Celosia prefers hot, sunny conditions, so keep the soil moist and fertilize every two weeks during the growing season. Deadhead spent flowers to encourage continued blooming.
Cosmos is a tall annual that produces showy, daisy-like flowers in shades of pink, red, purple, or white. It’s easy to grow and attracts bees and butterflies, making it an excellent choice for pollinator gardens and one of the best potted annual flowers.
- Cosmos Pollinators: bees, beetles, butterflies, and moths
To grow a cosmos plant in a container:
- Start by planting the cosmos seeds in well-drained soil.
- Water the plants regularly and fertilize the cosmos every few weeks.
- When the cosmos plants are about 6 inches tall, pinch off the tips to encourage bushier growth.
Cosmos plants do best in full sun, so place them in a spot with plenty of light. Deadhead the flowers regularly to keep the plants blooming all season long.
Gazania, or African daisy, is a low-growing plant that produces showy, daisy-like flowers in shades of yellow, orange, or red. It’s heat-tolerant and does well in containers, and its flowers are a favorite of bees and butterflies.
- Gazania Pollinators: ants, bees, birds, butterflies
Did you see that we added ants to the gazania pollinator list above? Yes, sometimes ants play a minor role in pollination! For example, when an ant crawls across the same flowers that other pollinators have also visited, pollen grains attach to their bodies. Therefore, when an ant crawls over gazania flowers seeking nectar, it might deposit pollen from other plants and pick up new pollen on its way to the next blooms.
Gazania plants are native to South Africa and thrive in warm, sunny climates. They are relatively low-maintenance plants that make a great addition to any garden or patio. When growing gazanias in containers, it is vital to use a well-draining potting mix and to water the plants regularly. Gazanias bloom throughout the summer, and their vibrant flowers brighten up any space.
Impatiens are popular potted annual flowers that come in various colors, like red, orange, pink, and white. They do well in the shade, are easy to grow, and their flowers attract multiple pollinator species.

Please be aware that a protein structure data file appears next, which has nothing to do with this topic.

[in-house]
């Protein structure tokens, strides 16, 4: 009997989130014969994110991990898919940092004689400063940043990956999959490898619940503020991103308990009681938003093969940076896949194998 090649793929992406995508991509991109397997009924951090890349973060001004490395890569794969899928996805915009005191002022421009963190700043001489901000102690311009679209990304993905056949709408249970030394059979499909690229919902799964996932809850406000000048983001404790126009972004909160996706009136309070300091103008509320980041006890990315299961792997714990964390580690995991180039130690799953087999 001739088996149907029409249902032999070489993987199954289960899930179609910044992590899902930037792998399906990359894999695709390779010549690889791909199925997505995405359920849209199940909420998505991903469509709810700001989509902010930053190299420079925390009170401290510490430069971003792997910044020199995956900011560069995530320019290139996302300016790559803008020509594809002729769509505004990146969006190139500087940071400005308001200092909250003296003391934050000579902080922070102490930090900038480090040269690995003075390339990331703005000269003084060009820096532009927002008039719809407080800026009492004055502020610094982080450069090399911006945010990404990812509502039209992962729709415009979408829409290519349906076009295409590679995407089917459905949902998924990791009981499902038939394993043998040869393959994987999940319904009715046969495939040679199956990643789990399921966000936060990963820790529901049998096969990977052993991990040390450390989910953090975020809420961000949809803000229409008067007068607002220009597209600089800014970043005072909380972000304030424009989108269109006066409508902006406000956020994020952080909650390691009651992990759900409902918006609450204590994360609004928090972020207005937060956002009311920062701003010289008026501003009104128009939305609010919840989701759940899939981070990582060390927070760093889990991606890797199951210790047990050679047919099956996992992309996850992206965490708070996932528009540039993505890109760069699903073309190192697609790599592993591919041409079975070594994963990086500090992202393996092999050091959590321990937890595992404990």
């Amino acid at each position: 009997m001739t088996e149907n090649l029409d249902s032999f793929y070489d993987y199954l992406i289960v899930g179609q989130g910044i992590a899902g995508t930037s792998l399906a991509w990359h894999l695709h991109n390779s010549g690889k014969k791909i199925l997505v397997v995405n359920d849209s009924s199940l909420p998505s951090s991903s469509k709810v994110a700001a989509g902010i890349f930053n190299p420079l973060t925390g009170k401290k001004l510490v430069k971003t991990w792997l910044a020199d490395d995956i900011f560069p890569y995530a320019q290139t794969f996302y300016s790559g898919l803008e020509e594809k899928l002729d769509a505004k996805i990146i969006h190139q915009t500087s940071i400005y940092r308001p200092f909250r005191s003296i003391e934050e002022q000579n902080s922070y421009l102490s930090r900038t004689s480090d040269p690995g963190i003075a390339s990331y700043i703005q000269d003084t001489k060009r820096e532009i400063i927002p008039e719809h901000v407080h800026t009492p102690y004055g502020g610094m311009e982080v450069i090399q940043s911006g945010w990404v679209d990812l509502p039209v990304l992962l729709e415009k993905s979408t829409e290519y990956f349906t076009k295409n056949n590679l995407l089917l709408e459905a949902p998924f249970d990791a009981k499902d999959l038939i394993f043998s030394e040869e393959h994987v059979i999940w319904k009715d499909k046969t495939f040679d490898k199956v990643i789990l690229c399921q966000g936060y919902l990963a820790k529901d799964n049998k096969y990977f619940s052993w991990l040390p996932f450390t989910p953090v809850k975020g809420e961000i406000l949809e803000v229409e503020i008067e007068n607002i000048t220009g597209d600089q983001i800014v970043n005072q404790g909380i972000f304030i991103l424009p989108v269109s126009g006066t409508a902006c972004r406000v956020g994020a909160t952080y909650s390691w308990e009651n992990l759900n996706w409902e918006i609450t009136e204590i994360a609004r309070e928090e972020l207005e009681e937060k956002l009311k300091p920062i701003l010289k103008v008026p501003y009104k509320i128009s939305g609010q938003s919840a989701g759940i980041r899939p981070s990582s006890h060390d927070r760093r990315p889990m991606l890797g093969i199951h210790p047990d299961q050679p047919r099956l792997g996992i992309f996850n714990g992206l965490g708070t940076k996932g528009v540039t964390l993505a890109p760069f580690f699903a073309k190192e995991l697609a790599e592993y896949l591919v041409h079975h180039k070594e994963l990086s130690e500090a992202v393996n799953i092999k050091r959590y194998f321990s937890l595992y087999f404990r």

- Impatiens Pollinators: bees, birds, butterflies, moths
Delicate but hardy impatiens plants are one of the most popular flowers for container gardens because they do so well in shady areas, even a covered porch.
When growing impatiens in containers, choose a pot at least 12 inches wide with drainage holes in the bottom. Fill the pot with potting soil, and water the soil thoroughly before planting. Note that impatiens like to grow in moist, but not soggy, soil.
Fertilize your impatiens with a liquid fertilizer every two weeks to keep them blooming their best.
Pinching back the stems of impatiens will encourage them to branch out and produce more flowers. To do this, gently pinch off the tips of the stems.
Though grown mainly as annuals in cooler climates, you might be able to overwinter impatiens in your home. Bring your impatiens plants indoors when the weather cools in the fall. Place potted impatiens in a sunny spot near a window, and water them as needed to keep the soil moist. With a bit of care, your impatiens hopefully bloom again next spring.
For pollinator-friendly container gardens, you can’t go wrong with lantana plants! Lantana is a heat-tolerant annual that produces clusters of small, brightly-colored flowers. It’s a popular choice for adding color to pots and garden beds, and its flowers attract bees, butterflies, and hummingbirds.
- Lantana Pollinators: bees, birds, butterflies
Lantanas are tough plants that can survive periods of drought, making them ideal for growing in containers. As with all potted annual flowers, choose containers with drainage holes. If you’re only planting one lantana plant, use a pot up to 6-8 inches wide. If you’re growing a few plants together, select a 12-14 inches wide container.
Fill the lantana pot with a high-quality potting soil mix and plant the lantana at the same depth as its last container. Water the lantana deeply, then allow the soil to dry out slightly before watering again.